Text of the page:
Chapter

Conclusion: The History of a Life in Art and Science

in The Romantic Conception of Life

Published by University of Chicago Press

Published in print December 2002 | ISBN: 9780226712109
Published online March 2013 | e-ISBN: 9780226712185 | DOI: http://dx.doi.org/10.7208/chicago/9780226712185.003.0012
Conclusion: The History of a Life in Art and Science

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Biologists and historians of biology, starting at the beginning of the past century, have usually denigrated Goethe's scientific accomplishments. On the one hand, his arguments for the presence of the intermaxillary bone in man have been dismissed, and his entire theory of the archetype thought a Platonic shadow that had to fade in light of the new evolutionary ideas just emerging. On the other hand, uncritical enthusiasts for Goethe have granted him the palm when faced with an obviously even more unworthy claimant, as Lorenz Oken was thought to be. Goethe constructed his science out of many elements: the physical evidence before him, the ideas of his predecessors (such as Spinoza) and contemporaries (such as Kant and Schelling), his own artistic imagination, and the features of a complex personality and tremendously active life.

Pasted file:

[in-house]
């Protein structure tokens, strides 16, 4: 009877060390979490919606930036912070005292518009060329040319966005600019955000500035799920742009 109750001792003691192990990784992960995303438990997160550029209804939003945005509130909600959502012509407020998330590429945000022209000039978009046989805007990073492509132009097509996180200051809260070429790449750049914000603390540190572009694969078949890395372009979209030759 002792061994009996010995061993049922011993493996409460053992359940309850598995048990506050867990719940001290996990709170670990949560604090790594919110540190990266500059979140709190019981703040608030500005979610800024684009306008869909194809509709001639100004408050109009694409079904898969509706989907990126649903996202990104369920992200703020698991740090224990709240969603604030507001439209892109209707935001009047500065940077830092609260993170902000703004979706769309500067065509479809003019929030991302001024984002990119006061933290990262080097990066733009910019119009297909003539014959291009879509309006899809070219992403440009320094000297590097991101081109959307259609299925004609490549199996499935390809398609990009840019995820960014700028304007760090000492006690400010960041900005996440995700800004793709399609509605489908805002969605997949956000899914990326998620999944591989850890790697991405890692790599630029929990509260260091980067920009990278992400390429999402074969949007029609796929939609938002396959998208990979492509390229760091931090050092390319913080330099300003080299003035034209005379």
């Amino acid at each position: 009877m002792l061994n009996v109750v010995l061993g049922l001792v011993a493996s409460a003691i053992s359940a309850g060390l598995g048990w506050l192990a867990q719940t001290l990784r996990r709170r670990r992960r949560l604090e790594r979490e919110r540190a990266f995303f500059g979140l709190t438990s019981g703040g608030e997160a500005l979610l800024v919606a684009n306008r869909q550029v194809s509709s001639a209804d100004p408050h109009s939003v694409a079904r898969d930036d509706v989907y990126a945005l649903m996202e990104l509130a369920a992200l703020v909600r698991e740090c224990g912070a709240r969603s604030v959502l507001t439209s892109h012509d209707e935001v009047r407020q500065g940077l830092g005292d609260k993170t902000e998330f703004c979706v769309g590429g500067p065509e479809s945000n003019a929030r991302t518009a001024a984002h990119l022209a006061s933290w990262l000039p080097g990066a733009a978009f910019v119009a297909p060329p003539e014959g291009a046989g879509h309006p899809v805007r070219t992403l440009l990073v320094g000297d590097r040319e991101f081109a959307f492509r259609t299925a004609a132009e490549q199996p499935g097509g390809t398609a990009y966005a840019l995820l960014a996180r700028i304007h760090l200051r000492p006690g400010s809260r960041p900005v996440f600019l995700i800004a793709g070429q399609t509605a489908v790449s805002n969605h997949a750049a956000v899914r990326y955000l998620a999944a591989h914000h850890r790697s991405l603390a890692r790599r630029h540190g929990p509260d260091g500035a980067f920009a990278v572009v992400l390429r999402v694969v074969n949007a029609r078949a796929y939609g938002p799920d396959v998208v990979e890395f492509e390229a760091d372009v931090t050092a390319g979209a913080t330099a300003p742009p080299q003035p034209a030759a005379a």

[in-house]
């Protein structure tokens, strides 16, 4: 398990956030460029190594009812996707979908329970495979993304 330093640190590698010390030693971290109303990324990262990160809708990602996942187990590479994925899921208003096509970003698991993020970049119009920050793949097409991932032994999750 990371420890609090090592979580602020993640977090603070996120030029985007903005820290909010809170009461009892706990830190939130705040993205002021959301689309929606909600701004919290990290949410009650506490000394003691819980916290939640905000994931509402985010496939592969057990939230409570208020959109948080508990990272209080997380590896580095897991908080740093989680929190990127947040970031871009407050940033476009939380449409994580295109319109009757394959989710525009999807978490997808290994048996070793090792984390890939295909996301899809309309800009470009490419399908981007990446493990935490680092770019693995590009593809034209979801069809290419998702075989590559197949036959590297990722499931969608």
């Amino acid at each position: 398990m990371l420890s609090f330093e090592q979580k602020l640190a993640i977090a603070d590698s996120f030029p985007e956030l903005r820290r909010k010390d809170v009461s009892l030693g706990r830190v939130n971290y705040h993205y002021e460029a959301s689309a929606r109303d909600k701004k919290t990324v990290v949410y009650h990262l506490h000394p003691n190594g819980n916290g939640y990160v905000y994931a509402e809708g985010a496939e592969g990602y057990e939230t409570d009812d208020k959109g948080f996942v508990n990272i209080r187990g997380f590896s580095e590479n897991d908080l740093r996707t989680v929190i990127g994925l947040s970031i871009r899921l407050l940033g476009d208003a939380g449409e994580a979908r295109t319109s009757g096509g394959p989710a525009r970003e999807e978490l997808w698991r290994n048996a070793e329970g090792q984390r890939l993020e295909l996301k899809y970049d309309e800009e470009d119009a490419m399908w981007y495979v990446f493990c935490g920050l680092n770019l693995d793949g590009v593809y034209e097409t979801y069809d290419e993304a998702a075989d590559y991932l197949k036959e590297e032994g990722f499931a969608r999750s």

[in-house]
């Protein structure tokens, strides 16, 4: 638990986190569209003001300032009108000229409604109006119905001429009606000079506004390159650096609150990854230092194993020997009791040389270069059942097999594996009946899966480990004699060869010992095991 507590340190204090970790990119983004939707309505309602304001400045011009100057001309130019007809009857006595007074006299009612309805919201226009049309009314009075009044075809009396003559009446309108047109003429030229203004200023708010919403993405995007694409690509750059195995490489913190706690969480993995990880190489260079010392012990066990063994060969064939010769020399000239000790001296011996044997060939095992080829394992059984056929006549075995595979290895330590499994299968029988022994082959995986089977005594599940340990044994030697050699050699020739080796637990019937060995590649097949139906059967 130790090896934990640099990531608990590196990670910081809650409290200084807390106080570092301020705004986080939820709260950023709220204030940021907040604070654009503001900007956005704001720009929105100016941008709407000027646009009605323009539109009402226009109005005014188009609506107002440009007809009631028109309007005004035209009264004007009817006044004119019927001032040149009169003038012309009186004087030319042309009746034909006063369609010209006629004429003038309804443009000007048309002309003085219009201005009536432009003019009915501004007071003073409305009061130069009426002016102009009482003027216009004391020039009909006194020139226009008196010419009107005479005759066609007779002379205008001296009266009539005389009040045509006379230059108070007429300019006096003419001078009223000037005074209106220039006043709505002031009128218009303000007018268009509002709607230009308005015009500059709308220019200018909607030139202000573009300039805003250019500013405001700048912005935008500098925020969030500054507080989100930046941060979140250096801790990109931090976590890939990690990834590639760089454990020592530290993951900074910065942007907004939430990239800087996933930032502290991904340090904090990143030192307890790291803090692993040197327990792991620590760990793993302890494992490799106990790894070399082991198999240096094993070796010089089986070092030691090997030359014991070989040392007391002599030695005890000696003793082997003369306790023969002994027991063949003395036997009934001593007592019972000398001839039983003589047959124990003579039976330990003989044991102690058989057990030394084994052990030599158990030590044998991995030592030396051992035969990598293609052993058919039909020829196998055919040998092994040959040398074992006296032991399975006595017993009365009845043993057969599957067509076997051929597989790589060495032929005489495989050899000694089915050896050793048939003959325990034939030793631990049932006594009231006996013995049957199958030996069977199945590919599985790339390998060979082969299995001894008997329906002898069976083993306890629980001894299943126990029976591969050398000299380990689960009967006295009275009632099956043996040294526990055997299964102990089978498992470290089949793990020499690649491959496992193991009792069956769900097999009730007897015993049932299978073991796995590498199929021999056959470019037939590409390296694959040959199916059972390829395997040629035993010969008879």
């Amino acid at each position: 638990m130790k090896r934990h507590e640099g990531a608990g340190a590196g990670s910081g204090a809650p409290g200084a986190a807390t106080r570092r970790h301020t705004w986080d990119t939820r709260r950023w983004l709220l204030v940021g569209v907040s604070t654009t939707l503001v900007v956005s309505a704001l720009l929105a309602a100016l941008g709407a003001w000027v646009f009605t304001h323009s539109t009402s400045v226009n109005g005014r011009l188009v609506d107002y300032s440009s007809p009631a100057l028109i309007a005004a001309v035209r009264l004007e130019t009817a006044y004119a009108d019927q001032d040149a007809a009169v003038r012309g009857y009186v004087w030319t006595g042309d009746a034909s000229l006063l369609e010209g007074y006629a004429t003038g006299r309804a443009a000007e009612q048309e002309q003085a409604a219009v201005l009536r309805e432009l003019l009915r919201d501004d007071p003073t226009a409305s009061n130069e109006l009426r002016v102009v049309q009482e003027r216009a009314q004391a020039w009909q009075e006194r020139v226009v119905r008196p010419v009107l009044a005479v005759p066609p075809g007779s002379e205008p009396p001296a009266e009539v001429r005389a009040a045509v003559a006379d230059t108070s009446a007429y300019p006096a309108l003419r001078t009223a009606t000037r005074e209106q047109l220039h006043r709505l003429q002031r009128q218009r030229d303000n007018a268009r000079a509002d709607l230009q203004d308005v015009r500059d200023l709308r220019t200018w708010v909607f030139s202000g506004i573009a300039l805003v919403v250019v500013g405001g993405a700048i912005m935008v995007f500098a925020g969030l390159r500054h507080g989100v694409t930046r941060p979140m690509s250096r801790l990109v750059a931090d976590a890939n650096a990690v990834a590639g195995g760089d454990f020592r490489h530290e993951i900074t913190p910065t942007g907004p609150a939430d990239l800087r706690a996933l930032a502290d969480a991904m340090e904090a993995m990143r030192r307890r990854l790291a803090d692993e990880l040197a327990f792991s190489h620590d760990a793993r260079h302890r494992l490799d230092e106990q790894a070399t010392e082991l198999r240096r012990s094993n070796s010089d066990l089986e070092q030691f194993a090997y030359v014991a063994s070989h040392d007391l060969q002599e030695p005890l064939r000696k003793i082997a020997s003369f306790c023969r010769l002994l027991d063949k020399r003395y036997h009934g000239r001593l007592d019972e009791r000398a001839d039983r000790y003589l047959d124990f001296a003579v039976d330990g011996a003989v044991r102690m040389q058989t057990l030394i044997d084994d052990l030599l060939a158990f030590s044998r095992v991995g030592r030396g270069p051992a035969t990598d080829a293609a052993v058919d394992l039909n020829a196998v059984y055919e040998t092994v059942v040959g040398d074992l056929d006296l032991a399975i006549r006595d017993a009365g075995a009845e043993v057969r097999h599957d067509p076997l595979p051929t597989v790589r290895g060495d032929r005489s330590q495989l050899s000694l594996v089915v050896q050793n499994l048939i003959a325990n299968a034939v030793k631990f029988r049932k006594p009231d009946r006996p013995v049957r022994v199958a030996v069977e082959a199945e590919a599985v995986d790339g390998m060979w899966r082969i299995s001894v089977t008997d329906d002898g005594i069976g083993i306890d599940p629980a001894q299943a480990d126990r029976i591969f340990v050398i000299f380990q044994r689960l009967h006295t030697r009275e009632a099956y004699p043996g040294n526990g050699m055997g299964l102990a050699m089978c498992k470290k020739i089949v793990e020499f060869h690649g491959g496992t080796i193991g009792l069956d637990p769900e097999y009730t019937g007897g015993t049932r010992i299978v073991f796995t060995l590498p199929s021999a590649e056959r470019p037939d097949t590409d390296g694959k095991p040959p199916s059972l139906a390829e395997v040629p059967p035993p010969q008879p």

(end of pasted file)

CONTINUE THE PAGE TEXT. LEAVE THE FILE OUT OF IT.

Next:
Keywords: historians; biologists; Goethe; art; science

Chapter.  2172 words.  Illustrated.

Subjects: History of Science and Technology

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